Monday, 16 June 2014

Waste Lines

TONNES of Jersey Royals are being dumped in fields and left to rot because exporters are unable to sell them to UK supermarkets following unprecedented competition across Europe. (Jersey Evening Post)
The Jersey Royal Company said plants had been producing double the number of potatoes. However, the weather has also led to oversized potatoes which the firm might not be able to use.  William Church, of the firm, said the potatoes had grown so well that some were oversized, and "there will be a proportion which will be no use to us". He said that some fields had grown so well and potatoes had grown so big, up to 50% could be wasted, but other fields will be "spot on". (BBC Radio Jersey)
I was listening to Sam Mezec talking about his experience of Christianity (at Church House on Wednesday) when he was growing up. One of his pet gripes with his primary school was the way in which the prayers before school meals always hammered home how they should be grateful for the food, while millions were starving in Africa.
I remember something very similar myself, and I recall that the liver, which had the consistency of shoe leather, left one thinking that perhaps we could send this to the starving millions in Africa.
But to some extent, these prayers were rather like the terrible adverts that stick in the memory. Sam thought that it would be better if they had discussed this kind of imbalance between plenty and famine in a class, instead of preaching it by means of grace before meals. Perhaps it would, but I suspect he may well have forgotten what was said, or even that it had been said. Instead, like the "Go Compare" advert, it remains excruciatingly and indelibly fixed in the mind.
But can we take the lesson of the school prayers before food out of the classroom? I think there is a danger that we do not. I was reading the two news stories about the potatoes being thrown away because they could not be sold, because of size or competition.
In the first instance, couldn't some kind of food aid be organised locally to those who depend upon food banks, so that at least some of the potatoes could be used locally. After all, the potato companies receive a subsidy from the States, as was pointed out in questions by Constable Phil Rondel recently. So shouldn't the States have some say over what happens to the crop, if it would otherwise be wasted.
A correspondent of mine, Adam Gardiner, also came up with the excellent suggestion that the States charter (or liaise with the United Nations) three Hercules transport planes. They could certainly reach famine stricken parts of Syria, even Africa was out of reach.
The United Nations World Food Programme uses C-130 Hercules transports to deliver food where there are peoples facing famine conditions, and there are humanitarian crises over food supplies, such as supplying food to the Rumbak region of Sudan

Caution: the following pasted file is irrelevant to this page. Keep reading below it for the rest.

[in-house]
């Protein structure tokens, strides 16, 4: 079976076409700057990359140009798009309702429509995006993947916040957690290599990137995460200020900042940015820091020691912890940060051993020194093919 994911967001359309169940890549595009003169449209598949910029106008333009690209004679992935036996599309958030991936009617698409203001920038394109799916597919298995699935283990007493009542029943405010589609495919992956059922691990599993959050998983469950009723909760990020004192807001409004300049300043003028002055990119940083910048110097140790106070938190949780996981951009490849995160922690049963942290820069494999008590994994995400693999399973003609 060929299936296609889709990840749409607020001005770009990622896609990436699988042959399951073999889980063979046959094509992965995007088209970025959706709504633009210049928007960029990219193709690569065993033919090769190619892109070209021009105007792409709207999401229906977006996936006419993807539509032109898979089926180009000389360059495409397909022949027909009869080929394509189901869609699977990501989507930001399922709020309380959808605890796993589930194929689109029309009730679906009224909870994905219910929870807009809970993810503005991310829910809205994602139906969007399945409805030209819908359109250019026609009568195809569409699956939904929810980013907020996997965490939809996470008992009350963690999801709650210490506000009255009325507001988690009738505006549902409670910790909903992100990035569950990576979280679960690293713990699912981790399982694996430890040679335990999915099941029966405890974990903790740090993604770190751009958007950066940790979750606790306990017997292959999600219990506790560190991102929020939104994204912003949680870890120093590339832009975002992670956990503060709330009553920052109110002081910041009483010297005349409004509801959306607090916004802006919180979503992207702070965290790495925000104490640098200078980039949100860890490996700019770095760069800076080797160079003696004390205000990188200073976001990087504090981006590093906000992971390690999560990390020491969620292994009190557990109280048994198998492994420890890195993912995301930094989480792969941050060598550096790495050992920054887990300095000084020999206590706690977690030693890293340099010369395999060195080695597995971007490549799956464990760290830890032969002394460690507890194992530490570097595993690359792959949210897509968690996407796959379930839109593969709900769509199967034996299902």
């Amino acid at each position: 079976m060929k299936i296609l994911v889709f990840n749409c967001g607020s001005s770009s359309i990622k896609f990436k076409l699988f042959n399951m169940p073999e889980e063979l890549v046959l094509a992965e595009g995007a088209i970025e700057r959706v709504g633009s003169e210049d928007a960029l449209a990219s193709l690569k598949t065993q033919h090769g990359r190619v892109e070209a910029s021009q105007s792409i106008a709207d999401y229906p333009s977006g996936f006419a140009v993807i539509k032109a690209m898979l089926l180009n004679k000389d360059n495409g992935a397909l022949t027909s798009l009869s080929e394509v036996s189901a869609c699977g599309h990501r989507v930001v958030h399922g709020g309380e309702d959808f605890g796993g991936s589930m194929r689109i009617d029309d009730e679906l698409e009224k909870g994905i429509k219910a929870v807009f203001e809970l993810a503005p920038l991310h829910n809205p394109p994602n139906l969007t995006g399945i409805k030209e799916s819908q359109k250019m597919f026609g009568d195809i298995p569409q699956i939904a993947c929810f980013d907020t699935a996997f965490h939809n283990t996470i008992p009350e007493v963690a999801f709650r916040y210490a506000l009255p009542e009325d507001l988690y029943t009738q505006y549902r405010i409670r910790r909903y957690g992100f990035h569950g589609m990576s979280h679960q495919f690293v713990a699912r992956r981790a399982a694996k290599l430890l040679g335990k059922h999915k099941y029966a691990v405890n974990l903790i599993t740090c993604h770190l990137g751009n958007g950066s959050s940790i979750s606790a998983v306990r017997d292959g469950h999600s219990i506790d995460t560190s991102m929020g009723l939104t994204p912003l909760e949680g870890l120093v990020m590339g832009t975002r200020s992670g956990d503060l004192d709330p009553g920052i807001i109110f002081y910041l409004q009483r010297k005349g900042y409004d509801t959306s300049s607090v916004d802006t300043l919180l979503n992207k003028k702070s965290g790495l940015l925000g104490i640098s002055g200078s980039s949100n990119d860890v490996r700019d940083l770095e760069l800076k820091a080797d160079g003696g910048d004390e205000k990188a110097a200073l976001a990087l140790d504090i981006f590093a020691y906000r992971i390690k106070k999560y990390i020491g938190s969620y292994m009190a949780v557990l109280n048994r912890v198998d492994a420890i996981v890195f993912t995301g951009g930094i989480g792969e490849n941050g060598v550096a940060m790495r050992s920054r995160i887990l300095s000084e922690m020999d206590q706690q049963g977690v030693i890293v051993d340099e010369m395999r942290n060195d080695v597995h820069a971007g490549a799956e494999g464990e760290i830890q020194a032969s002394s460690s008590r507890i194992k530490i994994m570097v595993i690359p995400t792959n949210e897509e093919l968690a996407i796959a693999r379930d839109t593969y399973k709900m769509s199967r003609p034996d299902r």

The C-130 Hercules, has a long reputation as the "workhorse" of the Air Force, delivering troops, equipment and supplies all over the world and participating in humanitarian missions. The planes are the "workhorse" used to delivery humanitarian relief and support with the delivery of food and medical supplies to many countries.
When Pope Francis spoke at World Environment Day, 2013, he said:
"Throwing away food is like stealing from the tables of the poor, the hungry"
The pope reported from a UN paper entitled "Reducing Food Loss and Waste", that one quarter to one third of the world food supply is lost or wasted annually, and that it amounts to 1.3 billion tons.  A catastrophic loss.
As Linda Eckhardt comments:
"The fact is most food loss is not from the refrigerators and plates of home cooks and restaurant goers.  Most waste occurs in the supply chain. And the blame should be squarely laid at the feet of producers not retailers or consumers."
"Picture if you will those photos we've all seen of mountains of grains going to mold and rot in far off places because the last link in the chain - that of getting the food to the end user - hadn't been thought through."
Is it just that we should discard so much food? Perhaps some of our Overseas Aid budget could go towards redistributing these potatoes which the Supermarkets do not want, but would certainly aid the starving of the world, or at any rate, countries within relatively easy range of aircraft like the Hercules.
Or are the potatoes just going to be left to rot, like those dumped at Beauport, where there is still a facility to take waste pollution from the ground?
People associate Sodom and Gomorrah with sexual sin, but in fact a reading of the text shows that their principle sin was to break the code of hospitality, and not look after strangers. Ezekiel 16:49 spells this out very plainly:
"Behold, this was the guilt of your sister Sodom: she and her daughters had pride, excess of food, and prosperous ease, but did not aid the poor and needy."
Those very words could be a judgement upon our Island if tonnes of potatoes are just dumped and go to waste. Forget the excuses, and I am sure that politicians can find plenty. Surely we should look closely at the kind of society in which we have excess of food, while the poor and needy starve?

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